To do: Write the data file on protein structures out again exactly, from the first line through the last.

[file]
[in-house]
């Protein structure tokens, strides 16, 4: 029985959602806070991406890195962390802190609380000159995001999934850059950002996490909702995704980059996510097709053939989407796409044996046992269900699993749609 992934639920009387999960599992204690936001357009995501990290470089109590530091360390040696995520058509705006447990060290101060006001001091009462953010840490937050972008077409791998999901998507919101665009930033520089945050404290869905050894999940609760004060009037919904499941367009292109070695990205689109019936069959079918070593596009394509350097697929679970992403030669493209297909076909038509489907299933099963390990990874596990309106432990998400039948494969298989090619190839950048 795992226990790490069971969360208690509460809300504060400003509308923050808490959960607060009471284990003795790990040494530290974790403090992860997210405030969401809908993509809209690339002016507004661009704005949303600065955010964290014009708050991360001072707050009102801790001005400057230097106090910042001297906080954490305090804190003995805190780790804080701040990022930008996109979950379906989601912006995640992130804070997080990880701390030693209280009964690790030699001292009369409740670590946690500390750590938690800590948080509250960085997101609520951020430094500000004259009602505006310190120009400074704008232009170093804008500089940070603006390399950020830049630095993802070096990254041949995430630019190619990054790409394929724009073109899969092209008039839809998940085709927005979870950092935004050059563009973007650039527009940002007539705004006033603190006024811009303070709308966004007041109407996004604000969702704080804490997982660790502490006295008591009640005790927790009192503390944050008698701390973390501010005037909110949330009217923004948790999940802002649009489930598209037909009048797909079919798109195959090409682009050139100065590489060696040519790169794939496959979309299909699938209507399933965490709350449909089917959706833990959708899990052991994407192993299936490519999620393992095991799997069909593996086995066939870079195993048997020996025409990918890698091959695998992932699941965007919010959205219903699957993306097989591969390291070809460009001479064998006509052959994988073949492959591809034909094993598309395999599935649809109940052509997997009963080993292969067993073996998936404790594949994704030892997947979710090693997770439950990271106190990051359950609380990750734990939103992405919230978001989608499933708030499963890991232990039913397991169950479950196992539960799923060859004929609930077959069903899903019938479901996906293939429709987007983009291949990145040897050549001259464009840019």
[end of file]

[in-house]
């Protein structure tokens, strides 16, 4: 029985959602806070991406890195962390802190609380000159995001999934850059950002996490909702995704980059996510097709053939989407796409044996046992269900699993749609 992934639920009387999960599992204690936001357009995501990290470089109590530091360390040696995520058509705006447990060290101060006001001091009462953010840490937050972008077409791998999901998507919101665009930033520089945050404290869905050894999940609760004060009037919904499941367009292109070695990205689109019936069959079918070593596009394509350097697929679970992403030669493209297909076909038509489907299933099963390990990874596990309106432990998400039948494969298989090619190839950048 795992226990790490069971969360208690509460809300504060400003509308923050808490959960607060009471284990003795790990040494530290974790403090992860997210405030969401809908993509809209690339002016507004661009704005949303600065955010964290014009708050991360001072707050009102801790001005400057230097106090910042001297906080954490305090804190003995805190780790804080701040990022930008996109979950379906989601912006995640992130804070997080990880701390030693209280009964690790030699001292009369409740670590946690500390750590938690800590948080509250960085997101609520951020430094500000004259009602505006310190120009400074704008232009170093804008500089940070603006390399950020830049630095993802070096990254041949995430630019190619990054790409394929724009073109899969092209008039839809998940085709927005979870950092935004050059563009973007650039527009940002007539705004006033603190006024811009303070709308966004007041109407996004604000969702704080804490997982660790502490006295008591009640005790927790009192503390944050008698701390973390501010005037909110949330009217923004948790999940802002649009489930598209037909009048797909079919798109195959090409682009050139100065590489060696040519790169794939496959979309299909699938209507399933965490709350449909089917959706833990959708899990052991994407192993299936490519999620393992095991799997069909593996086995066939870079195993048997020996025409990918890698091959695998992932699941965007919010959205219903699957993306097989591969390291070809460009001479064998006509052959994988073949492959591809034909094993598309395999599935649809109940052509997997009963080993292969067993073996998936404790594949994704030892997947979710090693997770439950990271106190990051359950609380990750734990939103992405919230978001989608499933708030499963890991232990039913397991169950479950196992539960799923060859004929609930077959069903899903019938479901996906293939429709987007983009291949990145040897050549001259464009840019």